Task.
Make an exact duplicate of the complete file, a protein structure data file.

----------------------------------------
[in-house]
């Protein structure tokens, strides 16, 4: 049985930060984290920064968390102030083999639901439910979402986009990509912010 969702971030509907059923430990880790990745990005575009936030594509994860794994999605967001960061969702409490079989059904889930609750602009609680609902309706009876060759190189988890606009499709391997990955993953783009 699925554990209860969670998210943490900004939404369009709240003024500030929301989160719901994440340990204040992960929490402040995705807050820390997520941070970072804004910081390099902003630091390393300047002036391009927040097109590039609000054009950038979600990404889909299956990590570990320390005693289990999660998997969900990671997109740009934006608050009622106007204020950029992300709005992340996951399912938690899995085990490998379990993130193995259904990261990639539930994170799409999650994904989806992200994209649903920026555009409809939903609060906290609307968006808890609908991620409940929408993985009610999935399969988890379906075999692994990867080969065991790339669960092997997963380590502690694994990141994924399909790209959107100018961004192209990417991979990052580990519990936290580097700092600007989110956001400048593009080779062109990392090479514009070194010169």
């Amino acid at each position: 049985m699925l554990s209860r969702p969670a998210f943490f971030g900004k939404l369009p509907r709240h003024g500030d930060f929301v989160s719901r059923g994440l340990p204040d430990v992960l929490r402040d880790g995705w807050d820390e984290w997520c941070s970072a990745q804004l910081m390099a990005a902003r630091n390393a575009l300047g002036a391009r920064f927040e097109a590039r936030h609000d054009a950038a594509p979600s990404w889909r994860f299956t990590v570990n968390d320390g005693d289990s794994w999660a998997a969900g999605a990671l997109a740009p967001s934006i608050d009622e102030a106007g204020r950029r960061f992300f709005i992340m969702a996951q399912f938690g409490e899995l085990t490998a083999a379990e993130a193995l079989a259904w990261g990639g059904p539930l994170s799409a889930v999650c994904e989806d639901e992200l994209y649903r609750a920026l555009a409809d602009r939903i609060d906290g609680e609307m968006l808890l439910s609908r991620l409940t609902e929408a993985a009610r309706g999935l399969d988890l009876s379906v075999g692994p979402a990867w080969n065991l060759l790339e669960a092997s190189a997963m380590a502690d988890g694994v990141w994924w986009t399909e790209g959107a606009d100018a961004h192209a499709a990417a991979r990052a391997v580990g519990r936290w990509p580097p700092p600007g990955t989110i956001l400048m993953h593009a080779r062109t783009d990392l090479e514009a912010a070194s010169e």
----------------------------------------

[in-house]
């Protein structure tokens, strides 16, 4: 049985930060984290920064968390102030083999639901439910979402986009990509912010 969702971030509907059923430990880790990745990005575009936030594509994860794994999605967001960061969702409490079989059904889930609750602009609680609902309706009876060759190189988890606009499709391997990955993953783009 699925554990209860969670998210943490900004939404369009709240003024500030929301989160719901994440340990204040992960929490402040995705807050820390997520941070970072804004910081390099902003630091390393300047002036391009927040097109590039609000054009950038979600990404889909299956990590570990320390005693289990999660998997969900990671997109740009934006608050009622106007204020950029992300709005992340996951399912938690899995085990490998379990993130193995259904990261990639539930994170799409999650994904989806992200994209649903920026555009409809939903609060906290609307968006808890609908991620409940929408993985009610999935399969988890379906075999692994990867080969065991790339669960092997997963380590502690694994990141994924399909790209959107100018961004192209990417991979990052580990519990936290580097700092600007989110956001400048593009080779062109990392090479514009070194010169």
């Amino acid at each position: 049985m699925l554990s209860r969702p969670a998210f943490f971030g900004k939404l369009p509907r709240h003024g500030d930060f929301v989160s719901r059923g994440l340990p204040d430990v992960l929490r402040d880790g995705w807050d820390e984290w997520c941070s970072a990745q804004l910081m390099a990005a902003r630091n390393a575009l300047g002036a391009r920064f927040e097109a590039r936030h609000d054009a950038a594509p979600s990404w889909r994860f299956t990590v570990n968390d320390g005693d289990s794994w999660a998997a969900g999605a990671l997109a740009p967001s934006i608050d009622e102030a106007g204020r950029r960061f992300f709005i992340m969702a996951q399912f938690g409490e899995l085990t490998a083999a379990e993130a193995l079989a259904w990261g990639g059904p539930l994170s799409a889930v999650c994904e989806d639901e992200l994209y649903r609750a920026l555009a409809d602009r939903i609060d906290g609680e609307m968006l808890l439910s609908r991620l409940t609902e929408a993985a009610r309706g999935l399969d988890l009876s379906v075999g692994p979402a990867w080969n065991l060759l790339e669960a092997s190189a997963m380590a502690d988890g694994v990141w994924w986009t399909e790209g959107a606009d100018a961004h192209a499709a990417a991979r990052a391997v580990g519990r936290w990509p580097p700092p600007g990955t989110i956001l400048m993953h593009a080779r062109t783009d990392l090479e514009a912010a070194s010169e």